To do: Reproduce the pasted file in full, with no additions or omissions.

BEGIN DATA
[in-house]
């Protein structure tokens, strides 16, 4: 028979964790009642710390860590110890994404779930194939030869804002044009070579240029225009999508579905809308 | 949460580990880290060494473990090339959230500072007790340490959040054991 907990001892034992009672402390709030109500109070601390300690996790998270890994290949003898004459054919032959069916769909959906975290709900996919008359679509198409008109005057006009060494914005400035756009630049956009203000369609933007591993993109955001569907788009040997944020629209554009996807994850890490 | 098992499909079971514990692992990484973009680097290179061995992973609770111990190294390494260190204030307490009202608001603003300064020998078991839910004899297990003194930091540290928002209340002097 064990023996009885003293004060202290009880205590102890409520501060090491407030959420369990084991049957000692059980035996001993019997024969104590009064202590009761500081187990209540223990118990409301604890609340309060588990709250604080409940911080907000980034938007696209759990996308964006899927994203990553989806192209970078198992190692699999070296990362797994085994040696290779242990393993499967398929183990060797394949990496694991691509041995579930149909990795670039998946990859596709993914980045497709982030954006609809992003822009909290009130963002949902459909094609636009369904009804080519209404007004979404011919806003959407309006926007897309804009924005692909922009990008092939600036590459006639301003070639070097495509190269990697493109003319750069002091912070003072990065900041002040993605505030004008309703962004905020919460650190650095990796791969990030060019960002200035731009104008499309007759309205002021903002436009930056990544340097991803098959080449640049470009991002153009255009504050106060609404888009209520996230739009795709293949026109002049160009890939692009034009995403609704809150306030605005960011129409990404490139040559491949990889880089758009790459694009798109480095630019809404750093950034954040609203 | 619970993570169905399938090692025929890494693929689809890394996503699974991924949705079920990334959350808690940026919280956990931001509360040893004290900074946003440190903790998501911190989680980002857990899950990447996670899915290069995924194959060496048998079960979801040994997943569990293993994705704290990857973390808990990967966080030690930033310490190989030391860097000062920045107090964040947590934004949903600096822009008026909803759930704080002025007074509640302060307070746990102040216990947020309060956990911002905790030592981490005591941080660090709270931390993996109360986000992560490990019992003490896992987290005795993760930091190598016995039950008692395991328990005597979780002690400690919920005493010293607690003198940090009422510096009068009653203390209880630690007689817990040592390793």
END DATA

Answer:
[in-house]
């Protein structure tokens, strides 16, 4: 028979964790009642710390860590110890994404779930194939030869804002044009070579240029225009999508579905809308 | 949460580990880290060494473990090339959230500072007790340490959040054991 907990001892034992009672402390709030109500109070601390300690996790998270890994290949003898004459054919032959069916769909959906975290709900996919008359679509198409008109005057006009060494914005400035756009630049956009203000369609933007591993993109955001569907788009040997944020629209554009996807994850890490 | 098992499909079971514990692992990484973009680097290179061995992973609770111990190294390494260190204030307490009202608001603003300064020998078991839910004899297990003194930091540290928002209340002097 064990023996009885003293004060202290009880205590102890409520501060090491407030959420369990084991049957000692059980035996001993019997024969104590009064202590009761500081187990209540223990118990409301604890609340309060588990709250604080409940911080907000980034938007696209759990996308964006899927994203990553989806192209970078198992190692699999070296990362797994085994040696290779242990393993499967398929183990060797394949990496694991691509041995579930149909990795670039998946990859596709993914980045497709982030954006609809992003822009909290009130963002949902459909094609636009369904009804080519209404007004979404011919806003959407309006926007897309804009924005692909922009990008092939600036590459006639301003070639070097495509190269990697493109003319750069002091912070003072990065900041002040993605505030004008309703962004905020919460650190650095990796791969990030060019960002200035731009104008499309007759309205002021903002436009930056990544340097991803098959080449640049470009991002153009255009504050106060609404888009209520996230739009795709293949026109002049160009890939692009034009995403609704809150306030605005960011129409990404490139040559491949990889880089758009790459694009798109480095630019809404750093950034954040609203 | 619970993570169905399938090692025929890494693929689809890394996503699974991924949705079920990334959350808690940026919280956990931001509360040893004290900074946003440190903790998501911190989680980002857990899950990447996670899915290069995924194959060496048998079960979801040994997943569990293993994705704290990857973390808990990967966080030690930033310490190989030391860097000062920045107090964040947590934004949903600096822009008026909803759930704080002025007074509640302060307070746990102040216990947020309060956990911002905790030592981490005591941080660090709270931390993996109360986000992560490990019992003490896992987290005795993760930091190598016995039950008692395991328990005597979780002690400690919920005493010293607690003198940090009422510096009068009653203390209880630690007689817990040592390793």